When a company creates a significant amount of value over the long term, its stock price generally delivers strong gains. In some cases, it may rise so much that a single share costs hundreds or even thousands of dollars. That can make such winning companies a little pricey for many retail investors.
To bring their shares back into easier reach for retail investors, companies can conduct stock splits, and in 2022, a host of big technology companies are doing just that. Google parent Alphabet (GOOGL -0.51%) (GOOG -0.45%) was the most recent. On July 15, it split its stock 20-for-1, giving each shareholder 19 additional shares for each one they already owned, and reducing the per-share price commensurately from $2,235.55 to $111.77.
But Alphabet almost certainly won't be the last high-profile stock to split this year.
Stock splits add no real value
Electric vehicle (EV) powerhouse Tesla (TSLA -0.52%) -- shares of which closed Thursday's session trading at just above $815 -- has indicated that it wants to conduct a 3-for-1 split, but management must get shareholder approval for the move first. A vote on the proposal will occur at the company's annual meeting in August.
Stock splits are almost entirely cosmetic and add no intrinsic value to any company (though they can create situations that lead to a higher demand for shares). They do, however, require investors to adjust any previous per-share metrics they might be comparing to future ones. For example, earnings per share figures Tesla reported before the split will need to be divided by three to properly track the metric's changes in a way that reflects the new share count.
The EV maker generated $9.5 billion in net income over the last four quarters, equivalent to $8.30 per share. But after the split occurs, that earnings per share number should be divided by three to become $2.77. In all of Tesla's earnings reports after the split (assuming it is approved), the company will make these retroactive adjustments for you.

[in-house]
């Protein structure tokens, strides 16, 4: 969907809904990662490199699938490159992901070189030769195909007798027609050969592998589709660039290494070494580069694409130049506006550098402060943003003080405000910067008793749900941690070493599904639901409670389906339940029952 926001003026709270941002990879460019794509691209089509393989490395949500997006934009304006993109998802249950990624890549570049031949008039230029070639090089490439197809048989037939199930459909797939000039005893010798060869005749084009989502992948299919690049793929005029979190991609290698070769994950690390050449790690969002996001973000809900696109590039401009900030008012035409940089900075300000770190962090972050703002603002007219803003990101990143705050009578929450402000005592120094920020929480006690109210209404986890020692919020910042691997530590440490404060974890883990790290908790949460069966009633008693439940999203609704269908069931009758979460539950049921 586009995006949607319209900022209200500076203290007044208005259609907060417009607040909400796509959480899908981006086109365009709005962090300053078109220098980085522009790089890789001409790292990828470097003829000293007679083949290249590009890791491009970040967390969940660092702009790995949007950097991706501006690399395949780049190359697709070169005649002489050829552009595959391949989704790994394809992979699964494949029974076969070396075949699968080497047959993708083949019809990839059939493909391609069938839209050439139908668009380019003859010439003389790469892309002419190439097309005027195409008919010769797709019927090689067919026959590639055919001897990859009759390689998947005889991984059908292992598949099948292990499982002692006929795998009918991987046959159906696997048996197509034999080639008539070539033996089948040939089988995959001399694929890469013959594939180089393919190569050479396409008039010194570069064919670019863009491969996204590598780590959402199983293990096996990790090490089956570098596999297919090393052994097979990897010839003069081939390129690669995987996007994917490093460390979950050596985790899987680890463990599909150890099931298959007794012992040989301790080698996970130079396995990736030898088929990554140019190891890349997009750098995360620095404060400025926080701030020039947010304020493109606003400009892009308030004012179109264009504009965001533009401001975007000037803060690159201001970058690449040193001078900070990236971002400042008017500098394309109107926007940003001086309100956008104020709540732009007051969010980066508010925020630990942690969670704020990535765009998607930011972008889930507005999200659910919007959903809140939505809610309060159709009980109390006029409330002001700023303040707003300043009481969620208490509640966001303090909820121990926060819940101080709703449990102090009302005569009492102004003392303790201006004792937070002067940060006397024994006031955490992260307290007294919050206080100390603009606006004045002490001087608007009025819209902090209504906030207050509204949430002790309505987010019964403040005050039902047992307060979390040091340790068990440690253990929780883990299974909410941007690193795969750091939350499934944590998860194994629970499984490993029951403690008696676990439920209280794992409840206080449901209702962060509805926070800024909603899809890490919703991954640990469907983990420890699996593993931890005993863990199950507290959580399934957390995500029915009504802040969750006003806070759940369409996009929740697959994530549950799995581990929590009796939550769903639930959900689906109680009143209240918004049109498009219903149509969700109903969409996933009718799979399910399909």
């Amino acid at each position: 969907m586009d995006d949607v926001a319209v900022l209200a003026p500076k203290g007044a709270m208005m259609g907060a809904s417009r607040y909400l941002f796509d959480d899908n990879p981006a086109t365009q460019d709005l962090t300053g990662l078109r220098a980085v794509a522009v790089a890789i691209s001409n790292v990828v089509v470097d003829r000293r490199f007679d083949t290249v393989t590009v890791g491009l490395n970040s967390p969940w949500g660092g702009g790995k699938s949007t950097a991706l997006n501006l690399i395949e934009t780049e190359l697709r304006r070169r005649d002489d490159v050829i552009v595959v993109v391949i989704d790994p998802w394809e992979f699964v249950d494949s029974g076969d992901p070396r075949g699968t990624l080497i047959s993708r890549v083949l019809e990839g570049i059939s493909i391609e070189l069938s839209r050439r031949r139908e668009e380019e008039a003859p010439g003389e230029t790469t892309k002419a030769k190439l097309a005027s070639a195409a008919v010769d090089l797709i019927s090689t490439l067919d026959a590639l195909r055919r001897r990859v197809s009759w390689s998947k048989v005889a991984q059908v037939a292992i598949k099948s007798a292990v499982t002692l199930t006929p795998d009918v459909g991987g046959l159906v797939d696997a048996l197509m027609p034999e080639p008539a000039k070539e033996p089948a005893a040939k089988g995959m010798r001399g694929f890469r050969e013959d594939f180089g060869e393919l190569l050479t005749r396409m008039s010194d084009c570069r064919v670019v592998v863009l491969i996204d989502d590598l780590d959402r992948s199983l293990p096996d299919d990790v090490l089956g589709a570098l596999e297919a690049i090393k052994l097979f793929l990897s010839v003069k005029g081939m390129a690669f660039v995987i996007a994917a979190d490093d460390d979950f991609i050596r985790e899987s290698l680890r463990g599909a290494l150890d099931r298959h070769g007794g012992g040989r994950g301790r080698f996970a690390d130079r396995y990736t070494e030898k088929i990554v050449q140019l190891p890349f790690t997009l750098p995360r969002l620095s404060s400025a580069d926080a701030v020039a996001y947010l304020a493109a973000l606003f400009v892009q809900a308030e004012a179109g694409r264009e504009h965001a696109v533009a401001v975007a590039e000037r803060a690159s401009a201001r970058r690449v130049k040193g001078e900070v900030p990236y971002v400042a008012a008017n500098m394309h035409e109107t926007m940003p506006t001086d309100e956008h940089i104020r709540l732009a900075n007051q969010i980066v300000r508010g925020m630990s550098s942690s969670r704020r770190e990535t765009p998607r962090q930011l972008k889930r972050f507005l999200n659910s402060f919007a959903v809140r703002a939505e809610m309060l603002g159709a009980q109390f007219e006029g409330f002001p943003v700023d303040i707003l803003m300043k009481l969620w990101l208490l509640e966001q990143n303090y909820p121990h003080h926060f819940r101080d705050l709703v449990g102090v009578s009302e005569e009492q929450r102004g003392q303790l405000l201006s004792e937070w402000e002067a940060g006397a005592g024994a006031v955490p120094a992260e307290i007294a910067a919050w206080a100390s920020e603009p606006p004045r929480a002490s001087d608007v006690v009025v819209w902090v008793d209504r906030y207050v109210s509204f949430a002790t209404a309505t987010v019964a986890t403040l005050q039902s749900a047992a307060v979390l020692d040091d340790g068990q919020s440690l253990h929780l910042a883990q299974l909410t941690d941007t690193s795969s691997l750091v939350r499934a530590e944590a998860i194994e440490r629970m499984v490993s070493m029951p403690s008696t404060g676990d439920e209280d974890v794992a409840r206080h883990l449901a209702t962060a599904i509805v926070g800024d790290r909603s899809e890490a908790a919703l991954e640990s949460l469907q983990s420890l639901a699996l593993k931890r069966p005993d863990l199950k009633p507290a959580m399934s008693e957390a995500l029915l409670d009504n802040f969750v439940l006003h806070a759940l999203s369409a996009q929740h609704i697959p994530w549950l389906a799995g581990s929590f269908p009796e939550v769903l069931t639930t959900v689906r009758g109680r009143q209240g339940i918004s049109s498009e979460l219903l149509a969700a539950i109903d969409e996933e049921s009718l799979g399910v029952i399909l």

Focus on Tesla's business, not the stock split
This will be Tesla's second stock split since 2020, and the soaring share price that made it necessary is a testament to the company's operational success. Tesla has become the world's leading manufacturer of electric vehicles, and it has drawn praise from its fiercest competitors.
The company has delivered 1.1 million EVs over the last four quarters, a 57% increase compared to the prior 12-month period. That gain came despite an uncharacteristic drop in deliveries in the second quarter of 2022 that was caused by a series of production challenges. The company had to shut down its Shanghai, China, facility for weeks during the quarter because that city was put under a COVID-19 lockdown. Tesla also faced global supply chain challenges that included a shortage of semiconductors.
The key takeaway? Tesla delivered fewer cars in the quarter not because consumers wanted fewer cars, but because it simply couldn't make enough.
As a result, Tesla's Q2 revenue came in at $16.9 billion, a 9.7% drop compared to Q1. However, it still amounted to 42% year-over-year growth, so the trend is still definitely up over the longer term.
Tesla's future holds an abundance of promise
Tesla's production issues are likely a short-term phenomenon. It opened two new gigafactories in 2022 -- one in Austin, Texas, and the other in Berlin, Germany -- that are set to double its manufacturing capacity to 2 million vehicles annually.
Those are just a few more steps on a journey that management has said will lead to it churning out 20 million cars a year by 2030.
But this story extends beyond electric vehicles. Tesla wants to be a global leader in green energy overall, and it's reporting record-high demand from customers for its residential solar power and storage products. In fact, the company is struggling to produce these items quickly enough to meet demand.
That's why it's important for investors to maintain a long-term focus when buying Tesla shares. Its stock trades at a price-to-earnings ratio of 89, which appears expensive compared to the Nasdaq-100 index's ratio of 24.6.
But while shareholders are baking a lot of future growth into Tesla's current stock price, this is a once-in-a-generation company that continues to bounce from strength to strength. As long as investors buy in with a time horizon of a decade or longer, it's a bet that has a great chance to pay off.